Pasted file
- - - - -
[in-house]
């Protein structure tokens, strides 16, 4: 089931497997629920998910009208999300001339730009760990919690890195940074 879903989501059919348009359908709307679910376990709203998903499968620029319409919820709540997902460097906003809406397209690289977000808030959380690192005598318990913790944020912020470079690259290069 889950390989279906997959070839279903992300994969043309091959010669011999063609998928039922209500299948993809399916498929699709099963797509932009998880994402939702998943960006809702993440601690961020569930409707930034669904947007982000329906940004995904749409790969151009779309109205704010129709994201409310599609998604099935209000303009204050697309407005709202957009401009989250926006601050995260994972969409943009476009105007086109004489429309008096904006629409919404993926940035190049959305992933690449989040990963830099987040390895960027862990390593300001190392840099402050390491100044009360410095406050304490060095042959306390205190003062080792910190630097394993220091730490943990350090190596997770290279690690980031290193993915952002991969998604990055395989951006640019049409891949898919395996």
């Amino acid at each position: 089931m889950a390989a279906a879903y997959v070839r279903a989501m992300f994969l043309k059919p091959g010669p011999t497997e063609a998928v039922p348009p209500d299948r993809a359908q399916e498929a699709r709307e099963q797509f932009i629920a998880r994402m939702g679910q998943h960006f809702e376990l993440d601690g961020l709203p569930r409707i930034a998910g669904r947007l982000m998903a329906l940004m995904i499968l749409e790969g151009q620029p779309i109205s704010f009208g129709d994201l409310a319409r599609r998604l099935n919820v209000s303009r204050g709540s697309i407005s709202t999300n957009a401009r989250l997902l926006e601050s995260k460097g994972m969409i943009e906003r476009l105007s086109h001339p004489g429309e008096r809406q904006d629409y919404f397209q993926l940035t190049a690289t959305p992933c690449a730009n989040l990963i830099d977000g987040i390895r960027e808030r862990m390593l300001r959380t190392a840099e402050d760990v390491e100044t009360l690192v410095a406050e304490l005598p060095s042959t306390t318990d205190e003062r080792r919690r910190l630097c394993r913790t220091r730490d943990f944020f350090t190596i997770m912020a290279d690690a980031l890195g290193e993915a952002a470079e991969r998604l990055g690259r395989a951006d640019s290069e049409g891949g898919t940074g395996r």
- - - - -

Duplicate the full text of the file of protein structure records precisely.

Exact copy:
[in-house]
């Protein structure tokens, strides 16, 4: 089931497997629920998910009208999300001339730009760990919690890195940074 879903989501059919348009359908709307679910376990709203998903499968620029319409919820709540997902460097906003809406397209690289977000808030959380690192005598318990913790944020912020470079690259290069 889950390989279906997959070839279903992300994969043309091959010669011999063609998928039922209500299948993809399916498929699709099963797509932009998880994402939702998943960006809702993440601690961020569930409707930034669904947007982000329906940004995904749409790969151009779309109205704010129709994201409310599609998604099935209000303009204050697309407005709202957009401009989250926006601050995260994972969409943009476009105007086109004489429309008096904006629409919404993926940035190049959305992933690449989040990963830099987040390895960027862990390593300001190392840099402050390491100044009360410095406050304490060095042959306390205190003062080792910190630097394993220091730490943990350090190596997770290279690690980031290193993915952002991969998604990055395989951006640019049409891949898919395996």
């Amino acid at each position: 089931m889950a390989a279906a879903y997959v070839r279903a989501m992300f994969l043309k059919p091959g010669p011999t497997e063609a998928v039922p348009p209500d299948r993809a359908q399916e498929a699709r709307e099963q797509f932009i629920a998880r994402m939702g679910q998943h960006f809702e376990l993440d601690g961020l709203p569930r409707i930034a998910g669904r947007l982000m998903a329906l940004m995904i499968l749409e790969g151009q620029p779309i109205s704010f009208g129709d994201l409310a319409r599609r998604l099935n919820v209000s303009r204050g709540s697309i407005s709202t999300n957009a401009r989250l997902l926006e601050s995260k460097g994972m969409i943009e906003r476009l105007s086109h001339p004489g429309e008096r809406q904006d629409y919404f397209q993926l940035t190049a690289t959305p992933c690449a730009n989040l990963i830099d977000g987040i390895r960027e808030r862990m390593l300001r959380t190392a840099e402050d760990v390491e100044t009360l690192v410095a406050e304490l005598p060095s042959t306390t318990d205190e003062r080792r919690r910190l630097c394993r913790t220091r730490d943990f944020f350090t190596i997770m912020a290279d690690a980031l890195g290193e993915a952002a470079e991969r998604l990055g690259r395989a951006d640019s290069e049409g891949g898919t940074g395996r």